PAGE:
By Lynne Duke and William Claiborne
President-elect Clinton, who ran as a Washington outsider seeking change, tapped a consummate Washington insider and power lawyer when he chose Vernon E. Jordan Jr., yesterday to chair his transition team.
Jordan, once the president of the National Urban League who was severely wounded by a sniper while sitting in a car with a female acquaintance in Fort Wayne, Ind., 12 years ago, is a senior partner in the Washington office of Akin, Gump, Hauer & Feld, a large Texas-based law firm that used to be home to Robert S. Strauss, a Democratic Party stalwart and now U.S. ambassador to Russia. Jordan also sits on the boards of some of the nation's largest corporations.
"Vernon Jordan is an old hand," said Mary Frances Berry of the U.S. Commission on Civil Rights, who has known Jordan for several years. "He knows the issues. He knows what the political problems are. He knows the people who have experience and he should be able to help Clinton get a good fit between those important things. He knows where the bodies are buried. He knows all that."
Jordan, 56, who also ran the transition of Mayor Sharon Pratt Kelly in 1990, has moved easily between worlds, partisan and racial, and is celebrated for his charm and savoir faire. Though on opposing sides on civil rights issues, Jordan lunched regularly with President Bush, especially during negotiations over the Civil Rights Act of 1990, said William T. Coleman, a senior partner at the O'Melveny & Myers law firm who was involved in the negotiations.
Bush vetoed one version of the bill, calling it a "quota bill," despite the protests by Jordan, Coleman and others. The bill, in modified form, was signed into the law the following year.
Coleman said Jordan also had attended meetings of the Bilderberg Group, which sponsors annual policy discussions among leaders and top policy analysts in Europe and North America.
At Akin, Gump, Jordan is known as a skilled prospector of clients among the nation's large corporations and a confidant of chief executive officers from coast to coast, especially skillful at boardroom politics.
"The last thing you'd want is to have Vernon spending time on routine matters of law. He's more like a senior partner in New York law firms. He advises lawyers on board matters," said David Hardee, a former senior partner at Akin, Gump who worked closely with Jordan until he moved to Los Angeles in July to set up an investment partnership. Strauss, a former partner in the firm, brought Jordan aboard in 1982.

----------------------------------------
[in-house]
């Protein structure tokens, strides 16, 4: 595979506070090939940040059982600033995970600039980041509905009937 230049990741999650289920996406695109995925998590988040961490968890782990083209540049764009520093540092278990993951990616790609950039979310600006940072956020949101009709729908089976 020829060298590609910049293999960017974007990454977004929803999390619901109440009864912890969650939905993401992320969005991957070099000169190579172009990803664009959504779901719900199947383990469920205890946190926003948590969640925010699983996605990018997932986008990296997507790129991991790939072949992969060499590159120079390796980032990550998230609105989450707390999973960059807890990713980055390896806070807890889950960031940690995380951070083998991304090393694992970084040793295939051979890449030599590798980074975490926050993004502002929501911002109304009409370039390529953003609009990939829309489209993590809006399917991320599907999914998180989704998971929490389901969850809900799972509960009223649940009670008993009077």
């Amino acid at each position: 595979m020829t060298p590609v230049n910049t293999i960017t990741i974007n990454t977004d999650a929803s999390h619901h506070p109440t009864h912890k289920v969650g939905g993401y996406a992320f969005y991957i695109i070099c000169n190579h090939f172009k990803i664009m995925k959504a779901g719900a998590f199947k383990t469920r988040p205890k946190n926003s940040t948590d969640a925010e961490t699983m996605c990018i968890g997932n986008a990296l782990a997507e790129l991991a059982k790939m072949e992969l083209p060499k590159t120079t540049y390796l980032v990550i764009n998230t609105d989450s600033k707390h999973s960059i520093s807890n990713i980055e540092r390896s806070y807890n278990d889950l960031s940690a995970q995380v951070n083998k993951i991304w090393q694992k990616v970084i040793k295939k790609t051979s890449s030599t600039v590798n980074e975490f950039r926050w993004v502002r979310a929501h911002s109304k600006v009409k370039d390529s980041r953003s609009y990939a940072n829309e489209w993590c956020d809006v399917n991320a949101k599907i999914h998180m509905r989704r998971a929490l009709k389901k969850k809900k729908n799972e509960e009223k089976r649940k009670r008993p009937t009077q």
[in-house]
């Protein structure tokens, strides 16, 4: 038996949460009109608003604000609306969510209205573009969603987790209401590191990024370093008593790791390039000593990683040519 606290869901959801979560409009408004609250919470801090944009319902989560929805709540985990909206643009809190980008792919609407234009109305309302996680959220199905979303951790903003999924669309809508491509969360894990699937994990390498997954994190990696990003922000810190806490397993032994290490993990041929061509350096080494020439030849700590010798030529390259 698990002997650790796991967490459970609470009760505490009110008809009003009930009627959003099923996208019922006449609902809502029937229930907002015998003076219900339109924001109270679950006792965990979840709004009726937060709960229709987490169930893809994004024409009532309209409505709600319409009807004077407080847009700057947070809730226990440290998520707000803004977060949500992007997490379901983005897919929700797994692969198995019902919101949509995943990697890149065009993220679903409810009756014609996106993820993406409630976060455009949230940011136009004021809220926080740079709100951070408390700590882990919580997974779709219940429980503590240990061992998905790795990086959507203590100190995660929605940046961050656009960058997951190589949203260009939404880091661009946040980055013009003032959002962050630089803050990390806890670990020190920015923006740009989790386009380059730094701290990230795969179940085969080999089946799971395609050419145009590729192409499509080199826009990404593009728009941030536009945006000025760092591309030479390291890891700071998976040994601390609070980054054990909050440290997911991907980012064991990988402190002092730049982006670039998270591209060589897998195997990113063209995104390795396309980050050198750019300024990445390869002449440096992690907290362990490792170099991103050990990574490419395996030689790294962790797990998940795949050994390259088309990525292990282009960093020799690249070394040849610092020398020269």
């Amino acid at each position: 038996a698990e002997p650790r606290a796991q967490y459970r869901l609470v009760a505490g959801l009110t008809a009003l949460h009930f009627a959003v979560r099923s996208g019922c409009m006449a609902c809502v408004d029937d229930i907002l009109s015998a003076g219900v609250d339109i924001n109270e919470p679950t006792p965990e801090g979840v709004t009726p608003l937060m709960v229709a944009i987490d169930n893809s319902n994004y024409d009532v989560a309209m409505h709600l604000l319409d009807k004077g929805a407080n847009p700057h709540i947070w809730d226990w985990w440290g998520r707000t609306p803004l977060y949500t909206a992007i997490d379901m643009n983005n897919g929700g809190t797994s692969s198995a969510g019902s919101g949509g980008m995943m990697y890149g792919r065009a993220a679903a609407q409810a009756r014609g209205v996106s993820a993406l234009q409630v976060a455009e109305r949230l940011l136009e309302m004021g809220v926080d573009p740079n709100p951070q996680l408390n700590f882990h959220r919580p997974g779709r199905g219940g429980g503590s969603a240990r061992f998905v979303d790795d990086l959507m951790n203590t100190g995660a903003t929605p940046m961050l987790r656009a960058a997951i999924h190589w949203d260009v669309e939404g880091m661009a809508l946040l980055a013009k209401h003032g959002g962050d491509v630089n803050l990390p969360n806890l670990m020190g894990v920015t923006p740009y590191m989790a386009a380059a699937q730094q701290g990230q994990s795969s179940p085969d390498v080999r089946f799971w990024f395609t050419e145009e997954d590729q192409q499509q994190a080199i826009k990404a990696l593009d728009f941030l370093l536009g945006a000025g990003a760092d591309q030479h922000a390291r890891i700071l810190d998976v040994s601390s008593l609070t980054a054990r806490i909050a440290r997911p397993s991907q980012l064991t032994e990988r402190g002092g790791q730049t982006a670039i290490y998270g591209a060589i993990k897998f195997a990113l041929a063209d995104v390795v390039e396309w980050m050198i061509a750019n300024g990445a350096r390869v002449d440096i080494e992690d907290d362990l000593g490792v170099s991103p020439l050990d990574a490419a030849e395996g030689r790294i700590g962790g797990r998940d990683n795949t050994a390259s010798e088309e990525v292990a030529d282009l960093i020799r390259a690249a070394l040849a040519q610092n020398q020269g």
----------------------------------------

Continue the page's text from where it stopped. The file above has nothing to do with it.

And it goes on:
"He's on more boards than you can shake a stick at. He spends a lot of time at board meetings, and he get a lot of business for the firm," Hardee said.
Among the companies on whose boards Jordan serves are American Express Co., Bankers Trust Corp., RJR Nabisco Corp., Revlon Corp., Sara Lee Corp., Xerox Corp. and Union Carbide.
A measure of Jordan's powers of survival is that after three takeover coups at RJR, he is still a member of the board.
Earlier this year, Jordan launched an effort to better integrate the upper echelons of Washington's legal profession, where 2 per- cent of the partners in the city's largest law firms are black.
Jordan, who grew up in Atlanta public housing, took over the helm of the Urban League, the nation's oldest civil rights organization, from Whitney Young in 1971 and instituted the league's most well-known annual endeavor, the State of Black America Reports.
Among Jordan's subordinates at the league during that time was Ronald H. Brown Jr., now Democratic National Committee chairman, who worked in the league's Washington office until 1979.
Jordan, who was married at the time, found himself snared in controversy in 1980 when he was shot by a sniper while sitting in a car with a female companion who was white. Joseph Paul Franklin, an avowed racist who already was serving four life sentences for the sniper slayings of two black men at the time of his 1982 trial in the Jordan shooting, was acquitted of U.S. civil rights violations in the case.
Copyright 1992, The Washington Post.
The job harassment complaint I lodged in October 1991 at my former place of employment, the D.C. law firm of Akin, Gump, Strauss, Hauer & Feld, included an incident involving David Hardee, Esq., one of the firm's tax partners. David Hardee seemed consistently hostile toward me the entire time I occupied an office near his, from June 1988 to March 1989. The head of the firm's tax practice group, Charles Levy, Esq. occupied an office adjacent to that of Bob Strauss on the third floor of the firm's offices.